*I briefly entertained the notion that Daisy might end up in the Quinjet after all, not solely for the fact that resurrection and season-to-season fakeouts are practically an epidemic these days, but also to lend context to Bennet’s damning remarks against Marvel ignoring Agents of S.H.I.E.L.D., easily construed as someone potentially out of a job.

Considering the finale spread across two episodes, it definitely felt like at least a few characters got short shrift; May having little to do beyond stoic advisory (and in one case knocked out before she could deliver it), or Fitz and Simmons seemingly making it through the season unscathed, including six months later. Coulson too got a few moments with Daisy to share his lessons on revenge, which made a nice segue between confronting Hive (in gnarly alien face mode!), and the reveal that he’d allowed the team to accompany him in the fight, rather than let vengeance get the better of him again.

Agents of SHIELD Finale Absolution Ascension Review
Shotgun-axe vengeance is another matter entirely.

The jump forward six months also offers plenty to chew on for summer, as neither “Absolution” nor “Ascension” had much room to lay groundwork for the future on their own. Daisy out on the run (and finally going by “Quake”) is an interesting idea (in a terrible wig), as is Coulson and Mack as partners out in the field, under a new director (May is a good guess, but I’d bet someone new, if only to cede the position to May). Not to mention, keeping Radcliffe in the fold and finally introducing MCU versions of the Life Model Decoy could be a lot of fun, and a worthwhile diversion from all the Inhumanity and Secret Warriors of the prior two seasons.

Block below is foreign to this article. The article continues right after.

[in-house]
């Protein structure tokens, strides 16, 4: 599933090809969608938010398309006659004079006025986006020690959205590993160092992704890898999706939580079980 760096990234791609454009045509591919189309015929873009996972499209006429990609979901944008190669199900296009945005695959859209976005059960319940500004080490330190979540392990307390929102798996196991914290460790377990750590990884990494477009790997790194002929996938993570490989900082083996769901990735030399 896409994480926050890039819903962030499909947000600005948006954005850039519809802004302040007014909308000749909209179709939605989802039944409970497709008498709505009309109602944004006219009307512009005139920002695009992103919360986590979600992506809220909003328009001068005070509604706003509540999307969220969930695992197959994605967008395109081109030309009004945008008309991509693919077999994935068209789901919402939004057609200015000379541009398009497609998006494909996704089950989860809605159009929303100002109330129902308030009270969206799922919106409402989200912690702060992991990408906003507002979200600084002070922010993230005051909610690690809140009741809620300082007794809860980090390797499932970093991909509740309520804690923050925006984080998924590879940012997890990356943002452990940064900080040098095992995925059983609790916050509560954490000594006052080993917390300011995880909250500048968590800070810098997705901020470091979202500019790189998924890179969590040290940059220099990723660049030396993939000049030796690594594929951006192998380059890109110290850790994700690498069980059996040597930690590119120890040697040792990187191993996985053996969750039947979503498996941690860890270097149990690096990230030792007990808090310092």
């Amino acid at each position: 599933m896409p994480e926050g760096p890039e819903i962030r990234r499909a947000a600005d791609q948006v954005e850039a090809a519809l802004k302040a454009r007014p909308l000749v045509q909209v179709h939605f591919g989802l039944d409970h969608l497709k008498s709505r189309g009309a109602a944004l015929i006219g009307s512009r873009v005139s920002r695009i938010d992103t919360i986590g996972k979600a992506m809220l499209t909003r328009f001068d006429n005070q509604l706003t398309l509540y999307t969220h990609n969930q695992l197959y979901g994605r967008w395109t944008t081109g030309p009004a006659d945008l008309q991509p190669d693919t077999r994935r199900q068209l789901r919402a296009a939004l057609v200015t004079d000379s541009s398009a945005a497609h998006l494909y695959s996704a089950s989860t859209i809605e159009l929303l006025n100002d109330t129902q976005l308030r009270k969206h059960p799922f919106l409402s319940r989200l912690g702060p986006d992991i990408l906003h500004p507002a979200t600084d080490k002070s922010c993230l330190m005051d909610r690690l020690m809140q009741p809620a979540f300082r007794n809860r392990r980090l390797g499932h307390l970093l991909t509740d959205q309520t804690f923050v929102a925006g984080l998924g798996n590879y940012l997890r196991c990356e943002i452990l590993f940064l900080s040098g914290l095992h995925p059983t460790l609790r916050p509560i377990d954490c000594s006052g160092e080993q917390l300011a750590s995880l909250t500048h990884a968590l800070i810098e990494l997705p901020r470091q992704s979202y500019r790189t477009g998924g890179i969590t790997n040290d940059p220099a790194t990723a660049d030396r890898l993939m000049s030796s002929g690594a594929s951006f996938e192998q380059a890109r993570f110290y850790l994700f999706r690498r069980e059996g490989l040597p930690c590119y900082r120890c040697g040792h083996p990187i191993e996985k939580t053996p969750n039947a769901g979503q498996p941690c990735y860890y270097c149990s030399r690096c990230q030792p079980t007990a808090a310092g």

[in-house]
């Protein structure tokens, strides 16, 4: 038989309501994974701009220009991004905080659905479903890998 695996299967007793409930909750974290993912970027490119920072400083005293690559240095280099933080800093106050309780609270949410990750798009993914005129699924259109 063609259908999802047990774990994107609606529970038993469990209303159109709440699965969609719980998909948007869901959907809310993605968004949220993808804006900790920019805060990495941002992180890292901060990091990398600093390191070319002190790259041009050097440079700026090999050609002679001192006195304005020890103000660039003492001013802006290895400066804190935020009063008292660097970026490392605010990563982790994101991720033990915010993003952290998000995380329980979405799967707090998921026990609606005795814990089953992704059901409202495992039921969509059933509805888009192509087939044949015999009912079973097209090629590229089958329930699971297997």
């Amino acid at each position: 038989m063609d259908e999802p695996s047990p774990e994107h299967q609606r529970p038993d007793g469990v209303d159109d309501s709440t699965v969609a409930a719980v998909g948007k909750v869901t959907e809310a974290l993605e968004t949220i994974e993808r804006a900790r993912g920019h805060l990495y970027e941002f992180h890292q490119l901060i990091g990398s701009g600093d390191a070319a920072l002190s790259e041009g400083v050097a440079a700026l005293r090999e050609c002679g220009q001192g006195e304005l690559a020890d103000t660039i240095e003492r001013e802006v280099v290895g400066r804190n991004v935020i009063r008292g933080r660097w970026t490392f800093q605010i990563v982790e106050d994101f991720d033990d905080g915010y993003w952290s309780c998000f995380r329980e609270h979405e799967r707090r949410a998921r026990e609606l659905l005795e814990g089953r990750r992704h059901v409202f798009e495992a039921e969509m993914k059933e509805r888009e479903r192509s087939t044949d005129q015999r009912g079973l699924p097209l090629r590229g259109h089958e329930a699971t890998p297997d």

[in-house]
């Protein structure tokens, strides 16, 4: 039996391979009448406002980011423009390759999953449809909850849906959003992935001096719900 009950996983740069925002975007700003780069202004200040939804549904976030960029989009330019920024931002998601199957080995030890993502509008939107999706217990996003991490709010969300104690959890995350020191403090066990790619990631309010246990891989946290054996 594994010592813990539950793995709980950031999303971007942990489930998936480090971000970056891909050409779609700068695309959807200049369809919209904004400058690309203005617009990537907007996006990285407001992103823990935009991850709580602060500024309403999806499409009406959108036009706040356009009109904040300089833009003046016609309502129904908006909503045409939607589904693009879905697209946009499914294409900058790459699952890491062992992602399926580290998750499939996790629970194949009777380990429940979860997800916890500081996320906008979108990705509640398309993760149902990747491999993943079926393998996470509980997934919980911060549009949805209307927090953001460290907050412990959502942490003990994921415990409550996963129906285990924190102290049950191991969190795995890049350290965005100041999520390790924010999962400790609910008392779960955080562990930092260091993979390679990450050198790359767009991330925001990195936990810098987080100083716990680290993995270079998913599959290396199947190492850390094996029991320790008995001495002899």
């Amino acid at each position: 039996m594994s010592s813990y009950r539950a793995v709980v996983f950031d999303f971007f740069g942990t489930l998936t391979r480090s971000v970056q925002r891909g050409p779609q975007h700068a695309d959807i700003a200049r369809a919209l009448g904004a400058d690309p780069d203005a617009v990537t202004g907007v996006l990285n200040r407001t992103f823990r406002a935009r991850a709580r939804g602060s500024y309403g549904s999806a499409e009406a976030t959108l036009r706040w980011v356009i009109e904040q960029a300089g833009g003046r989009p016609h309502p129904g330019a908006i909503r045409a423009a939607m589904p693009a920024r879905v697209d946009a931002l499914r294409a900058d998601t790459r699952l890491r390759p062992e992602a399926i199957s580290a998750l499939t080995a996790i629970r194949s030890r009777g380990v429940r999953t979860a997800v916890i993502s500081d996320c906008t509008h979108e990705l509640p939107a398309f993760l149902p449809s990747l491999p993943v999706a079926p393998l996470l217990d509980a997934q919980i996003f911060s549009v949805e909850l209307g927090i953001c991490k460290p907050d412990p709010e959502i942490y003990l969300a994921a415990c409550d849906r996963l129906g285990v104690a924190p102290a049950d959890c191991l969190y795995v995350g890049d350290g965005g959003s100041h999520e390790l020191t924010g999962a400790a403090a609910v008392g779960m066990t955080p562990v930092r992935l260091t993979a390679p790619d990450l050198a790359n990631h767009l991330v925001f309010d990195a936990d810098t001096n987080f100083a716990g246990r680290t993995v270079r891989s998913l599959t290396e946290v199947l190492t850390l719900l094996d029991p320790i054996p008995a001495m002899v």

This was definitely a solid two-part closer, if lacking in anything particularly shocking, or truly memorable set pieces, though more topical news at least gives us something to consider. If you hadn’t heard, Agents will be moving to the 10:00 P.M. slot next season, ostensibly allowing writers to “go a little bit edgier, go a little darker and take some risks.” That cold be interpreted any number of ways, but if it helps Agents skew farther from some of its more generic visuals, so much the better.

Season 3 was spectacular by most metrics, from a series growing by leaps and bounds each year, but there are definitely a few heights beyond outer space it could stand to reach.


  • We’re still ignoring the whole “Inhuman Suicide Vest,” thing, aren’t we.
  • I wondered repeatedly why Hive’s memory loss or the fight with Daisy wouldn’t’ have caused him to revert to tentacle alien form, but I’m glad we got to see it at least once. It would have made sense for his final moments in the shuttle as well, but fingers crossed, Brett Dalton was just enjoying his final facetime.
  • Come on, no one on that hangar had a real gun to shoot the Primitives?
  • I have a feeling that ultra-clench face as Daisy first attacked Hive will come back to haunt Chloe Bennet.
  • “No, I want Mac to be the one to burn my flesh closed.” Romance!
  • Invisible gun! Cloaking tech, sure, but such a random solution to dispatch Giyera.
  • SHOTGUN. AXE. Also, Star Wars synergy!
  • I have serious questions as to how Lincoln managed to steal the cross, AND crawl by Daisy, but gift horses!
  • Way to ruin a one-off Tony Stark line with actual Life Model Decoys, otherwise-interesting twist.

Agents of S.H.I.E.L.D. Season 4 will premiere this Fall on ABC, but stay tuned for more on tonight’s big finish.